cousin Winfred did as a linebacker for the 49ers in 1999), but he may be Seattle’s
most valuable defender if you’re going on absence alone. In the eleven games
Tubbs missed last year, the Seahawks’ defense gave up 65 more rushing yards
per game. Seattle’s linebackers are fast pursuers - not blocks of granite -
and Tubbs is needed to soak up blockers and help create lanes. This is crucial
when you face the 49ers' Frank Gore and the Rams' Steven Jackson twice a year.
A healthy Tubbs will
do a lot to right the ship for a Seahawks defense that underperformed in 2006.
The Seahawks drafted Brandon Mebane of Cal in the third round as a stopgap.
Todd Korth, PackerReport.com
Green Bay Packers
The Packers would be hurting without Al Harris. The veteran cornerback is
usually assigned to cover opponents' top receivers, and often shuts them down.
Durable, Harris has played in 144 straight games (154 including playoffs). He
had three interceptions in 2006 and was second on the team with 20 passes
defensed. Harris was voted as a Pro Bowl alternate last year, though, many
observers felt he played well enough to be on the NFC squad.
Michael Lombardo, SDBoltReport.com
San Diego Chargers
The Chargers had 11 players earn Pro Bowl invites last season. Other key
contributors such as Luis Castillo, Shaun Phillips, Kris Dielman and Mike
Scifres were named first or second alternates. Excluding those 15 players, the
hardest man to replace would be cornerback Quentin Jammer.
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Jammer was the best player in the secondary last season. He led the team with
four interceptions and finished second with 76 tackles. Although he doesn’t
make as many big plays as the team would like, he routinely shadows the opponent’s
top receiver and is rarely caught out of position. He is also the best
run-stuffing corner in the league.
After struggling with untimely penalties early in his career, Jammer has
adapted his physical style of play in accordance with the league’s nitpicky
pass-interference enforcement. He is now a crafty veteran, a team leader, and
one of the most irreplaceable players on the roster.
Chuck Hixson, WarNest.com
Of the non-Pro Bowlers on their squad, the Eagles would likely be hurt most
by the loss of center Jamaal Jackson. While they've got depth and stability at
the guard and tackle positions on their offensive line -- tackles Shawn Andrews
and Jon Runyan have played in 103 consecutive games together -- they're weakest
at the center position which was taken over by Jackson last year in a camp
battle with Hank Fraley.
While Jackson himself is a converted guard, the odds of
another quick and seamless conversion aren't very good and since the Eagles rely
on their offensive line more and more with their balanced offensive attack,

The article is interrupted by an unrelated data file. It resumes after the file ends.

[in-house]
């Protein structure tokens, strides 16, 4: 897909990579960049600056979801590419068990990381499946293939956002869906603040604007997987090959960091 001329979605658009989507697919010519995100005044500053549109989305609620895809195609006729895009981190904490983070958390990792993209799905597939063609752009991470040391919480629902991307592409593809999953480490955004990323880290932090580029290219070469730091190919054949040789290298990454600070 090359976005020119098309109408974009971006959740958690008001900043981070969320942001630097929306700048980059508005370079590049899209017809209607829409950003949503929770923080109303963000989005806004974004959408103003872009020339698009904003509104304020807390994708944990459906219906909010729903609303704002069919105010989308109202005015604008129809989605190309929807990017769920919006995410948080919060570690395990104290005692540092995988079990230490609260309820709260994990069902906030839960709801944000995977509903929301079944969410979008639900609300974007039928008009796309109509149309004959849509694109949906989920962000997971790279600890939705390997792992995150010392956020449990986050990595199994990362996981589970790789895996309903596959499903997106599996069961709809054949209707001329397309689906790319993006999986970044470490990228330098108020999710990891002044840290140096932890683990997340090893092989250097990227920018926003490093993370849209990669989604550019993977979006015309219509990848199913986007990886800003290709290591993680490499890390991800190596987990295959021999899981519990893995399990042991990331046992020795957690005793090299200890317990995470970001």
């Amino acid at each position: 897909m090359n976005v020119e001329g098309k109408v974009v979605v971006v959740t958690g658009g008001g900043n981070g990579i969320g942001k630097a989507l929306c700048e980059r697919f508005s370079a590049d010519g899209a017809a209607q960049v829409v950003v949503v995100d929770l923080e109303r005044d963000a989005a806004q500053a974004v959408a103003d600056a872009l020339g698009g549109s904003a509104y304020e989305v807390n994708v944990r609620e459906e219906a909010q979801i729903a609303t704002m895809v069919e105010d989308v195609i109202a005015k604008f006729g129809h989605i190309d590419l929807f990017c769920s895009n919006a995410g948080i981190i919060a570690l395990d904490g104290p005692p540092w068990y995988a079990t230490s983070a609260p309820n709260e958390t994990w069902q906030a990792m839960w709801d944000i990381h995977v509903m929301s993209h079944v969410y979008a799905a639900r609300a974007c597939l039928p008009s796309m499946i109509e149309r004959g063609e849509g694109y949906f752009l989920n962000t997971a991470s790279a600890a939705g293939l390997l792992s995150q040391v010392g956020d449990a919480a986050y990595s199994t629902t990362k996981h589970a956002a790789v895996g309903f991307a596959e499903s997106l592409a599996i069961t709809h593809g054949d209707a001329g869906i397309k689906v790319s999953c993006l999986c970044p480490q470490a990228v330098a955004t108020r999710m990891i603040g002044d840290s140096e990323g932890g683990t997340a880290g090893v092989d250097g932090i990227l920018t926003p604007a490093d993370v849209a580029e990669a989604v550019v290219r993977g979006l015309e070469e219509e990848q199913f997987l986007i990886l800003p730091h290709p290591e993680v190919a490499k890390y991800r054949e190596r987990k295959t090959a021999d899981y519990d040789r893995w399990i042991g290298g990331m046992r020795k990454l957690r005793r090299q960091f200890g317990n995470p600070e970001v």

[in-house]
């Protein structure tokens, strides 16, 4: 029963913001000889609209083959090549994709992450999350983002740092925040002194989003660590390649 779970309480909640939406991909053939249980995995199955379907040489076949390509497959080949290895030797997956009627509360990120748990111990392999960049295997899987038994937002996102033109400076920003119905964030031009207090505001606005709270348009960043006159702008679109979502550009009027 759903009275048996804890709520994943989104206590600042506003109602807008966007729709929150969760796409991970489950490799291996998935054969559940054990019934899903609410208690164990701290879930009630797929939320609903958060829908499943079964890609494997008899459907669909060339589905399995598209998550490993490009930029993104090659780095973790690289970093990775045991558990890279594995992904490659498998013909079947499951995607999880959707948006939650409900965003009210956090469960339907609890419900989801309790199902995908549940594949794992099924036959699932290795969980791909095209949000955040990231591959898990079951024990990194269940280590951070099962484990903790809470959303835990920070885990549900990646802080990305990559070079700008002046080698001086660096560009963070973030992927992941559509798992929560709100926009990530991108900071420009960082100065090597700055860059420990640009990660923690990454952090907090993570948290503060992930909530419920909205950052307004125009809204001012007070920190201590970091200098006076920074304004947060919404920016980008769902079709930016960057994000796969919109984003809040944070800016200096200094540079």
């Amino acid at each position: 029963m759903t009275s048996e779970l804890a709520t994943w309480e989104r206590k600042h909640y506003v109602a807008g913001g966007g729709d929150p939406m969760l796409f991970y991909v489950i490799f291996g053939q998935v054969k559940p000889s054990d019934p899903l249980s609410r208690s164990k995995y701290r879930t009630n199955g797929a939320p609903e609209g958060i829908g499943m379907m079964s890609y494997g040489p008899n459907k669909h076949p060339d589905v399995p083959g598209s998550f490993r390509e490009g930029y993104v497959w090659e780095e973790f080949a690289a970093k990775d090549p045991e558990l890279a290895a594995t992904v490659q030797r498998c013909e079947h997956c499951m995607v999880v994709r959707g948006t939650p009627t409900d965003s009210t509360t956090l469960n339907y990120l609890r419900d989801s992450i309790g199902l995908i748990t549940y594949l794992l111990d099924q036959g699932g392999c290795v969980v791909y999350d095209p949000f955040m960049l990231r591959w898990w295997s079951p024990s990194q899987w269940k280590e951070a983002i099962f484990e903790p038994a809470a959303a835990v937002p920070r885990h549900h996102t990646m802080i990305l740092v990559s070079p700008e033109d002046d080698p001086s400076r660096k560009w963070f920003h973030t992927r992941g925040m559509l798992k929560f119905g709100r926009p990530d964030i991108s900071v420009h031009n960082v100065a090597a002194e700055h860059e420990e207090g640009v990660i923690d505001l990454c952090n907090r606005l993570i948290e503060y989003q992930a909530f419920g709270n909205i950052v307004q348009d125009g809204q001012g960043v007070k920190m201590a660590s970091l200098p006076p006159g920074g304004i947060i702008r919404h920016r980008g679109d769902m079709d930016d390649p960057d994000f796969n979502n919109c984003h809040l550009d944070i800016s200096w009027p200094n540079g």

losing Jackson would be a major blow to their offense. Also keep in mind that
Jackson may be very close to being the next Pro Bowler on the Eagles roster.
Jon Scott, PatriotsInsider.com
New England Patriots
Out of the Patriots players who have never been to a Pro Bowl, center Dan Koppen
would be the toughest player to replace. When
Koppen was out of the lineup with an injury, the Patriots were still able to run
their offense but were much less effective. Selected by the Patriots in the
fifth round (154th overall) of the 2003 NFL Draft, Koppen immediately became a
starter as a rookie. He filled the void left by former Pro Bowl center Damien
Koppen led the Patriots line to the Super Bowl in 2003, making all the calls
and protection adjustments his rookie season. He anchored the center of the unit
that sprung Corey Dillon for a franchise-record 1,635 yards rushing and another
Super Bowl in 2004. Without Koppen, the Patriots could get by, but they're much
better on offense with the former Boston College star in the lineup.
Steve Waters, BroncosUpdate.com
Even though he's going to play in a new position, middle linebacker D.J.
Williams would be tough to replace in the starting lineup.
Williams moves to the middle after playing weakside linebacker during
his first three seasons in Denver.
Williams hasn't missed a game during his career in Denver and has
played in more regular season games than any other defensive player during that
time, starting at least 14 games each season. In 2004, he became the first
rookie in Broncos history to lead the club in tackles with 114 while finishing
third in NFL Defensive Rookie of the Year voting. He recorded 86 stops last
Replacing long time middle linebacker and team captain Al Wilson -- who was
released during the offseason -- will be a tough task for Willliams. But
replacing Williams might be an even tougher task for the Broncos.
Tim Yotter, VikingUpdate.com
For the Vikings, they have Pro Bowl players on the interior of both their
offensive and defensive lines, but offensive left tackle Bryant McKinnie hasn’t
reached Pro Bowl status yet. Some believe he might be on the brink of that
status, which might be overstating the case, but the Vikings rewarded him with a
seven-year contract that could be worth more than $50 million so the team
obviously believes in his value.
Making his performance even more crucial to the
Vikings’ success is the lack of experienced depth behind McKinnie and the fact
that he will be protecting the blind side of a second-year quarterback with two
NFL starts. McKinnie is certainly playing an important role to the success of
the 2007 Vikings.